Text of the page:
Summer will be back!

STEPHEN PULLINGER Just when the region's hard-pressed tourism businesses thought summer had finally arrived, their spirits are once again slipping into a deep depression (or Atlantic low pressure system to be exact).

STEPHEN PULLINGER

Just when the region's hard-pressed tourism businesses thought summer had finally arrived, their spirits are once again slipping into a deep depression (or Atlantic low pressure system to be exact).

However, although exceptional for August, local weather experts insist the gusty winds and persistent rain forecast for today and tomorrow do not spell the end of summer - as some pundits have been predicting.

Chris Bell, a forecaster for the UEA-based weather service, Weatherquest, said that by Monday, temperatures should again be soaring above 21C, scotching television reports that we have seen the last of temperatures above 20C for the rest of the school holidays.

He said: "Today will be wet and windy, but nothing really drastic in the east. Wales, Cumbria and south-west Scotland could see an inch of rain and 50mph gusts, but we are unlikely to see more than 15mm of rain in our region, with winds gusting 30 to 40mph on the coast and 15-20mph inland.

"Tomorrow, there will still be quite a few blustery showers but some brightness in between. However, we will stay in a colder flow up to the weekend with temperatures no better than 19C."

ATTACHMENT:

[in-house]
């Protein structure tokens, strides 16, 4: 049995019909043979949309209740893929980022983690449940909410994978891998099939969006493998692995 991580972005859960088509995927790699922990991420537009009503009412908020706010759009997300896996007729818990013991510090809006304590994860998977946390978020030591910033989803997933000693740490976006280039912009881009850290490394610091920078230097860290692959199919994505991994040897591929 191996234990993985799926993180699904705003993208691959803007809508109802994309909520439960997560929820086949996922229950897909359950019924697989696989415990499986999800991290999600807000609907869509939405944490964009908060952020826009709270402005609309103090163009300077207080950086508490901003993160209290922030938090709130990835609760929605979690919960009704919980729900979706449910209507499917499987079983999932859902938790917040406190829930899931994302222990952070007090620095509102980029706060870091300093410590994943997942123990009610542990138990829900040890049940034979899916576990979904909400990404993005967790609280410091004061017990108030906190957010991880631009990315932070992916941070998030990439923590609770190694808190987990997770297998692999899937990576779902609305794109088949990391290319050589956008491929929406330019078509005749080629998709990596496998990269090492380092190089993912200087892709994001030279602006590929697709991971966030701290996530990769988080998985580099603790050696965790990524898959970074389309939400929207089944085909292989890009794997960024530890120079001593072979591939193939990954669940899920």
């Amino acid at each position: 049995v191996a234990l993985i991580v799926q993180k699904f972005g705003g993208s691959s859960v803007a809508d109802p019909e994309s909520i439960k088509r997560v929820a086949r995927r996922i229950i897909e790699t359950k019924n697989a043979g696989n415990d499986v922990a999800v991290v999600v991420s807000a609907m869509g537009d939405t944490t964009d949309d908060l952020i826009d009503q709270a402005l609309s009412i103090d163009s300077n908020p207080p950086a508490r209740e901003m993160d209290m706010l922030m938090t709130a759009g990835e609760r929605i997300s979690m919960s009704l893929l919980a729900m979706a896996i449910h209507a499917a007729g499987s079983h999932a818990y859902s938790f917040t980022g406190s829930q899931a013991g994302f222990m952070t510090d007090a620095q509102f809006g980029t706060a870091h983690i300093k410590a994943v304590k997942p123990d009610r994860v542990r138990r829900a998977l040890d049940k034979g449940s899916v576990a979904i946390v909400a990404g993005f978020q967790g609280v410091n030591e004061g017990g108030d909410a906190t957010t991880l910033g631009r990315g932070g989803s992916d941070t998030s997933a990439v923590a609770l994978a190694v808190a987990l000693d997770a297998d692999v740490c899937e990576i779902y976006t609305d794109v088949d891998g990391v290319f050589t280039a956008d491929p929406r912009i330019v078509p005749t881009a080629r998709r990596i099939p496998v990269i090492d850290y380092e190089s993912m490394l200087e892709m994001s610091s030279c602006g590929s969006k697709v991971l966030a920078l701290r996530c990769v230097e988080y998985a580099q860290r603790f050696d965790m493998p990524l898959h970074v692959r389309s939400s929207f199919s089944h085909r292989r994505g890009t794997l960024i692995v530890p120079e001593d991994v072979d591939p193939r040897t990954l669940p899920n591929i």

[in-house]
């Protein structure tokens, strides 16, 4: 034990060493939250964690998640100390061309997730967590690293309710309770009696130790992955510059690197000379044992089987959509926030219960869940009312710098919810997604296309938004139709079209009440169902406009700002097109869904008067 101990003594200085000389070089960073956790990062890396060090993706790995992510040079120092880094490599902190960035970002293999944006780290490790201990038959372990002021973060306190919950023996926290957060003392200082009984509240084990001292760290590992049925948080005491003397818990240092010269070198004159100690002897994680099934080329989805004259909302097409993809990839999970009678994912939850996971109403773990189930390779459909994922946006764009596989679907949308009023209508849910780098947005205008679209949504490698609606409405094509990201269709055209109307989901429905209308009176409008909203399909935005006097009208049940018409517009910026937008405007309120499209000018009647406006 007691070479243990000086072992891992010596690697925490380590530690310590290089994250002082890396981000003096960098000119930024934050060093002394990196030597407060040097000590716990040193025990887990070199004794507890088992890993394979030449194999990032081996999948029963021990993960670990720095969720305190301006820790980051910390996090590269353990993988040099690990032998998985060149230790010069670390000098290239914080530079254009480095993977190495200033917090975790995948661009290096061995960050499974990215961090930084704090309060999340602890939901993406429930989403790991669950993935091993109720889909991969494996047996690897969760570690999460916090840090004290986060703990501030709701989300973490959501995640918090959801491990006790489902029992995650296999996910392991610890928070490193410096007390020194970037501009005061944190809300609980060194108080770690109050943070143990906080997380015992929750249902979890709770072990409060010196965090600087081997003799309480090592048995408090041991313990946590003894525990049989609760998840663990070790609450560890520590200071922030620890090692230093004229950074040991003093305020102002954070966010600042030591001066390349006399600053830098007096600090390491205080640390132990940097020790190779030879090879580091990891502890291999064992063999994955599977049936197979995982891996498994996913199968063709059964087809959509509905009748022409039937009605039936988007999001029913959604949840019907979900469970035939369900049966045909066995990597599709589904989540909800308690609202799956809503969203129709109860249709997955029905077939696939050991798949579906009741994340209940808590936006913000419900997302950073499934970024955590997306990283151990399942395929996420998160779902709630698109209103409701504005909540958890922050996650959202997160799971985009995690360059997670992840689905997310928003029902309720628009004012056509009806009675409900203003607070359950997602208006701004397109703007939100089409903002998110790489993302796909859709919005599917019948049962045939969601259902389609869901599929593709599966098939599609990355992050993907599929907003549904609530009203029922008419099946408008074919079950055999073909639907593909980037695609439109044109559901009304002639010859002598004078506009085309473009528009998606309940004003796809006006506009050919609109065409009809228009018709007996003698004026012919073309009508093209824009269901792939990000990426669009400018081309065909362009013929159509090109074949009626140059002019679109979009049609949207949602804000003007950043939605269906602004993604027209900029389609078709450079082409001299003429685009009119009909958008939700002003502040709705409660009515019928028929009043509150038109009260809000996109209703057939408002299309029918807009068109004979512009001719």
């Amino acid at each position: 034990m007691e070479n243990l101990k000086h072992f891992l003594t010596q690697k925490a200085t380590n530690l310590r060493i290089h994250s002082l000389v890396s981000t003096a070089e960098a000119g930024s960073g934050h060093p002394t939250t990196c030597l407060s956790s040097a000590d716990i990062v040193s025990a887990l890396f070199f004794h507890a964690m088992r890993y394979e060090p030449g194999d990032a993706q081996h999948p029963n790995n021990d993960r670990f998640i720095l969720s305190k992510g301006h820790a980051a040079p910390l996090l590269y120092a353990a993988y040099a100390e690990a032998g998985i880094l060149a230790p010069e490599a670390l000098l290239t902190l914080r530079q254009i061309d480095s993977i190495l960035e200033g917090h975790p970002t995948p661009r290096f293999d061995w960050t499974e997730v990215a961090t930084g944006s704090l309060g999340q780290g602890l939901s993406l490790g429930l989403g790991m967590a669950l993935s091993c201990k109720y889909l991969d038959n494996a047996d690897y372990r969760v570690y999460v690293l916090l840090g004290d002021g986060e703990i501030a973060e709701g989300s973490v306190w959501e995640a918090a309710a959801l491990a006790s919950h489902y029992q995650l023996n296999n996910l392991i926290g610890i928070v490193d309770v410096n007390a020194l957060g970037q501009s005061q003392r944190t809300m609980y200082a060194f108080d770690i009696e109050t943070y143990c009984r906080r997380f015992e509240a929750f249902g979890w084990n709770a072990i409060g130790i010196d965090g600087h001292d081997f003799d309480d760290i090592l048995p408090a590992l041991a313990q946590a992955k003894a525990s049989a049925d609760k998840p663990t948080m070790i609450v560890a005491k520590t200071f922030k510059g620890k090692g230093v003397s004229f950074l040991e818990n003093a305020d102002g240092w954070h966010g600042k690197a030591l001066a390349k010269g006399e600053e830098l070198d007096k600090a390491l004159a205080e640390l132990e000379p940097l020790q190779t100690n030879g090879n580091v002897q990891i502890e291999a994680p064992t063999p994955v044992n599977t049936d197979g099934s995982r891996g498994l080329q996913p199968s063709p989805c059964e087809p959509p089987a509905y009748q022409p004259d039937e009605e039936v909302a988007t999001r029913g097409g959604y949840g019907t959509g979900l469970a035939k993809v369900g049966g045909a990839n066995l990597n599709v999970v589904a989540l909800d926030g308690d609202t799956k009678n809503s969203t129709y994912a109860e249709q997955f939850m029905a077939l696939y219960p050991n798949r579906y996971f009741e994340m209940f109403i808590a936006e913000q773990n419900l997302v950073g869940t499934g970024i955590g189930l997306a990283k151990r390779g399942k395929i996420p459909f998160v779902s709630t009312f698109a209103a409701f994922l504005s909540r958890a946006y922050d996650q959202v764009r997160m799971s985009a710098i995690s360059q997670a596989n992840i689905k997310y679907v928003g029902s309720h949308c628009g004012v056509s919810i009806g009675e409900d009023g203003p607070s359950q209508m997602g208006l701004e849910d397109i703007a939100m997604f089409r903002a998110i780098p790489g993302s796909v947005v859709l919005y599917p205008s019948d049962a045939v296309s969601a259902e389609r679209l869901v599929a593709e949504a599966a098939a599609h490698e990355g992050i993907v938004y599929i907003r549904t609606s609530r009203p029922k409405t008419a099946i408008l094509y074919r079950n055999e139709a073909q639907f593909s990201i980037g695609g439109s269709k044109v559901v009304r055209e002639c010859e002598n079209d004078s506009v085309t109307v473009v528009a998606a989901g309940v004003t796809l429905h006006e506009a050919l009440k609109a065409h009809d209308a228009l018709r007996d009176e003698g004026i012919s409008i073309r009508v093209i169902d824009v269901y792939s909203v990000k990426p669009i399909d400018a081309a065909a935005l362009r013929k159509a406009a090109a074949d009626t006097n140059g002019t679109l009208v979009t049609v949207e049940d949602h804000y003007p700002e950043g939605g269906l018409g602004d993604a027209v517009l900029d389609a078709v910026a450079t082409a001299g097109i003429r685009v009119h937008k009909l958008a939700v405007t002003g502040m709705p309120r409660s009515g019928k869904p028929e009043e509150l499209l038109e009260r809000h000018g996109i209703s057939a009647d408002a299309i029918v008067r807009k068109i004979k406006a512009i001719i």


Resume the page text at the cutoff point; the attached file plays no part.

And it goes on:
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Mr Bell said the weather picture for the East was still uncertain for the weekend, but by Monday it looked as though high pressure would be building up again with temperatures rising to 22C or 23C.

He said there was no suggestion that summer was on the way out prematurely, and one positive sign was that the jet stream had returned to its normal position - during June and July it had moved south and kept fine-weather high pressure systems south of Britain.

The eventual return of better weather will be little comfort for organisers of Cromer's carnival week who had been keeping their fingers crossed for a continuation of the belated fine spell.

After children's day today, tomorrow will be the big carnival day with a Red Arrows display scheduled for noon and the parade at 7pm.

With indomitable spirit, carnival chairman Tony Shipp said the programme would go ahead as planned - but cautioned that tomorrow's displays by the Red Arrows and Army freefall parachute team could be affected by high winds or low cloud.

After a scorching start to the season, only to be followed by the frustration of record rain in June and July, Albert Jones, managing-director of Yarmouth's Pleasure Beach - one of the region's biggest attractions - remained in upbeat mood.

"I am just hoping this week's weather is not as bad as has been forecast. But the Pleasure Beach will still be open and there will still be rides people can go on. My advice will be to wrap up accordingly," he said.

Meanwhile, farmers hoping to earn revenue from their seasonal maize mazes are unperturbed by the forecast of rain this week. David Bakewell, who has a two-and-a-half acre maze at Norfolk Shire Horse Centre, West Runton, said while wet weather in June and July had delayed the growth of the maize - delaying the maze opening - it was now close to its 7ft maximum height.

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